We in the iPhone development community face a rather large conundrum when it comes to blogs: we’d love to share what we’re finding out about this new platform, but are shackled in what we can say by the ongoing NDA covering all discussion. Given this constraint, I decided I’d talk about the design decisions we made in putting together Crosswords for the iPhone, rather than the underlying code (which hopefully I’ll talk about in a future, post-NDA entry).
First Pass: AJAX
Just before the iPhone was released, we started work on a browser version of Crosswords. This gave us a good test-bed to work on some screen layout concepts, but the project never really got very far due to limitations in the iPhone version of Safari (specifically, there was no way to track a finger as it was dragged from square to square, which meant precise position of the ‘cursor’ was not possible).
Second Pass: Jailbreak Toolchain
With the release of the unofficial toolchain SDK in the fall of 2007, we decided a new approach was in order. Building off the design of the web version, we were able to add a good deal of functionality and usability to the design. Native controls allowed for faster display and more responsiveness, as well as an overall better feel.
We were still stymied, however, by a lack of precision when touching the screen. On previous mobile devices, you use a stylus to select elements on-screen. On the iPhone, of course, you use just your finger. While this has great advantages in terms of convenience and feel, it means you’re a lot less exact when selecting a spot (the finger presents a much larger ‘contact patch’ then a stylus.)
Apple has gone to great lengths to eliminate situations where precise pixel location is needed, but one example of where they couldn’t avoid it is in positioning the cursor. The solution they came up with is simple: zoom in on just a portion of the screen:
In Crosswords, we looked at pinch zooming, but felt it wasn’t the best fit for a Crossword puzzle. When zoomed in, you could easily select a square, but had to do a lot of scrolling for longer clues, or when jumping from one clue to the next. However, the zoom approach used in cursor positioning seemed a good fit, so we added a zoom loupe:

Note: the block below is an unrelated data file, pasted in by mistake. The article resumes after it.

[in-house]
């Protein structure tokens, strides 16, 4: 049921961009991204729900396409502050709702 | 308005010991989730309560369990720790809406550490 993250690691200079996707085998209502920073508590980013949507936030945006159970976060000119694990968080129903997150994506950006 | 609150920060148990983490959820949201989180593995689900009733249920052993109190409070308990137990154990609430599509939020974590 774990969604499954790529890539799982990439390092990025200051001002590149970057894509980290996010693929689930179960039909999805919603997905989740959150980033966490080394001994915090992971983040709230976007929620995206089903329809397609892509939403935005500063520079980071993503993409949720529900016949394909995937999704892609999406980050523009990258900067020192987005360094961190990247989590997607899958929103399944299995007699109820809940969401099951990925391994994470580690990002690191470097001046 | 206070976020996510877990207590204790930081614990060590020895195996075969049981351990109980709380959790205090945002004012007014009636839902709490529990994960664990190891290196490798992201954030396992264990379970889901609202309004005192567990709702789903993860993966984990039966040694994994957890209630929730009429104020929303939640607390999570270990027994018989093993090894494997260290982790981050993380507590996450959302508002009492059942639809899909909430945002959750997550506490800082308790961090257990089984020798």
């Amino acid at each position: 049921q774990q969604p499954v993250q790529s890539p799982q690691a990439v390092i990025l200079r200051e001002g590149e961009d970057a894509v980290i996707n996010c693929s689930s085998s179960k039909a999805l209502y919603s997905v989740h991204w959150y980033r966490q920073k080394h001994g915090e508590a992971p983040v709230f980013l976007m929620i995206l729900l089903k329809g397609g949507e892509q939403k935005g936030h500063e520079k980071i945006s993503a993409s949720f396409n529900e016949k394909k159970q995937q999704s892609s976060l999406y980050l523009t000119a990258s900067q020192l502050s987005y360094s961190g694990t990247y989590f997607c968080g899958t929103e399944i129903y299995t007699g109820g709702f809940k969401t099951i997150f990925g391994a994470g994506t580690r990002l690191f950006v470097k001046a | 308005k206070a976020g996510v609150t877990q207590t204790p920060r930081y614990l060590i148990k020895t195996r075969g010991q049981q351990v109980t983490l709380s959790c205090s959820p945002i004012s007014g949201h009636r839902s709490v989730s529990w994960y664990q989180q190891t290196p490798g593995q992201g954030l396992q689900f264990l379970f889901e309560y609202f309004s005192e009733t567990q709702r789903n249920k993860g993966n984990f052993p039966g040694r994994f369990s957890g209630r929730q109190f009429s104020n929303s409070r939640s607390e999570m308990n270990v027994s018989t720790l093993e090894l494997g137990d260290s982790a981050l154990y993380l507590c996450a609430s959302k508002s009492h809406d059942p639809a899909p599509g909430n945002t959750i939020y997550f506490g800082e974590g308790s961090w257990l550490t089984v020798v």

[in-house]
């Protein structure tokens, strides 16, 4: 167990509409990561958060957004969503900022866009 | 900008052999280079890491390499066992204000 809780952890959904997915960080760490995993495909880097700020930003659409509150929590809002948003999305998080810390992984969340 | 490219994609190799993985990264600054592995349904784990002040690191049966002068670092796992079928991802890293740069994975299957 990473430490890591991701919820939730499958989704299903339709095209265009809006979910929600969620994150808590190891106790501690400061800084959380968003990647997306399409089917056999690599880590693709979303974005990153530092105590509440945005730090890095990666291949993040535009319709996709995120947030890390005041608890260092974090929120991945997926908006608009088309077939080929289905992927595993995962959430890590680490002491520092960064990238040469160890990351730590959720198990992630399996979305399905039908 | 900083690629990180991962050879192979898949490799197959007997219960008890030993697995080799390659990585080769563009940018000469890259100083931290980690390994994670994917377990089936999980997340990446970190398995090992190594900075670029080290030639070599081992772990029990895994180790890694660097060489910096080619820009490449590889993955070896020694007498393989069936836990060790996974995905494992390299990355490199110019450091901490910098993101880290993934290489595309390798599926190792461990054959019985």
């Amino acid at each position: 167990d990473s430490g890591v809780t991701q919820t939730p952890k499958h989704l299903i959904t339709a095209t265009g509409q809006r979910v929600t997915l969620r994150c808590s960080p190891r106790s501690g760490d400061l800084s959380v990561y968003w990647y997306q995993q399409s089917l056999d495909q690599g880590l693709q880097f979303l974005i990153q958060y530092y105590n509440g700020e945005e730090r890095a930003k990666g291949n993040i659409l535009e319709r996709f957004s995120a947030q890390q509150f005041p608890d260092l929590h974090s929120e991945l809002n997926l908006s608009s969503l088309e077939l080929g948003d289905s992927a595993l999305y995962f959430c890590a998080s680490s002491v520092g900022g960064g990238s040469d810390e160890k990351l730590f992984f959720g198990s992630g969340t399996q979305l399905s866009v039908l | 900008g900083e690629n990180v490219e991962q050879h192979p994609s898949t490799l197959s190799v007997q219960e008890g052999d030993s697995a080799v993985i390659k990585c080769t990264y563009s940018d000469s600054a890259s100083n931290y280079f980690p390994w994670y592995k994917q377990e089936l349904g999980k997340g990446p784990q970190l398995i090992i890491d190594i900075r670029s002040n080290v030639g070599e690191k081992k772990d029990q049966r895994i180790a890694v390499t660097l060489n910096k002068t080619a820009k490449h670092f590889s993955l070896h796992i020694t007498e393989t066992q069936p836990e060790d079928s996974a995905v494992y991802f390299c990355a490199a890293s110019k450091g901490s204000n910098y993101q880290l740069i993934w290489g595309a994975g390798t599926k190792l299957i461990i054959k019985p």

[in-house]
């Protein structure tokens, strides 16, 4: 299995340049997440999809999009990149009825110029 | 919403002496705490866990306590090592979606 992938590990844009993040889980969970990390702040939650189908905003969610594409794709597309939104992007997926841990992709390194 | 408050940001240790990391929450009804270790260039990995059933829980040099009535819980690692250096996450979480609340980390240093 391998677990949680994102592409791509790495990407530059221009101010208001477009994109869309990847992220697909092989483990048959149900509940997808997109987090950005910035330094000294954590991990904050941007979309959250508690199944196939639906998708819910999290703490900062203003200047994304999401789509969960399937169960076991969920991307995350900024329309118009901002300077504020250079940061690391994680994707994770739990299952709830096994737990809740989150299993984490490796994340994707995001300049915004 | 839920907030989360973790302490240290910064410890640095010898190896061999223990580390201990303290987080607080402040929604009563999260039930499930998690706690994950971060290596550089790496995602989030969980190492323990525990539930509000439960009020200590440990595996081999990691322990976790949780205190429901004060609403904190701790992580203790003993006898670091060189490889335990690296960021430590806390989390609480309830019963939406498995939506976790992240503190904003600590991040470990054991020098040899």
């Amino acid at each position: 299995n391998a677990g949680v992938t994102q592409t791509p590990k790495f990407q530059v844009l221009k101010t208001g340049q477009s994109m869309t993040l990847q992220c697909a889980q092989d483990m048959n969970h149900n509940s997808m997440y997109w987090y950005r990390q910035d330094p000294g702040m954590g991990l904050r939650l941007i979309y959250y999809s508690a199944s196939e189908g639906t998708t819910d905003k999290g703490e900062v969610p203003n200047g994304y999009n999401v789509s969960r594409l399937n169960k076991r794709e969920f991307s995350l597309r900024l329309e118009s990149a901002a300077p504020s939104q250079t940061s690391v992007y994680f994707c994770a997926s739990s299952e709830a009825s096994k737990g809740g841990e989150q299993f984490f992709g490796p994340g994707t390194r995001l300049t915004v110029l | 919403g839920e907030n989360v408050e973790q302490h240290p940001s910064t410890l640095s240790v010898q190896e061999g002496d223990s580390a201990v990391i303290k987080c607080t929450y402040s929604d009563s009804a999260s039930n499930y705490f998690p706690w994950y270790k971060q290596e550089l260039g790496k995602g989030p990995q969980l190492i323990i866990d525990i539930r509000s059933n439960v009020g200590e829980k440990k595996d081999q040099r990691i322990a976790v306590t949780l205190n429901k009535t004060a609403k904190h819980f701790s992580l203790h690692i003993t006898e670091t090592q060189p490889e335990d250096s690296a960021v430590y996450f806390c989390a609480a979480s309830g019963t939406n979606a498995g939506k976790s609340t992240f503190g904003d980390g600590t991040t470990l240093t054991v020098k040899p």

Third Pass: SDK First Try
With the release of the SDK came the much anticipated documentation. Finally we could get some sort of official word on the classes and method we were using (with the Jailbreak toolchain, all information available had been gleaned from trial-and-error, and was frequently incomplete).
Of course, the SDK required an almost complete rewrite of the application, so we took the opportunity to polish both the code and the user interface. We moved some elements around on screen, trying to find the best layout that maximized puzzle access while still allowing the user to use the keyboard and see clues.
With this version, we decided that perhaps the zoom loupe was not ideal for a crossword puzzle. We knew the exact area of interest (the intersecting clues that the user was attempting to tap), so we decided to zoom in on just those clues instead:
This has the advantage of allowing the user to focus on just the area where they’d want to enter letters, and position their selection precisely. However, it’s certainly not as aesthetically pleasing as the loupe, and gives no information about adjacent squares. This was used in the 1.0 release of the software, but we weren’t 100% happy with it.
Final Pass: SDK Refined
At Apple’s World Wide Developer Conference in June, we got the chance to sit down with some of Apple’s User Interface gurus and hash over our existing interface. Apple had some great suggestions, and also prompted us to take a look at what we were doing in some areas. One of their suggestions was to take our current black-and-white theme and extend it so as to really bring the eye’s focus to the puzzle itself. To this end, we inverted both the keyboard and the clue. Below, you can see the evolution of the design over time:
One the left, the Jailbreak toolchain version, In the middle, our first attempt with the SDK, and on the right, the finished product, after a UI review with Apple and some refinement following a lot of user testing.
With the 1.0 release, we’ve pretty much settled on an overall layout for the application, but we’re still refining the feel of certain features. For example, as mentioned earlier, we weren’t really satisfied with the experience of the zoomed-in clues; with the version 1.1 release, we’ve returned to the zoom loupe, and feel it works well.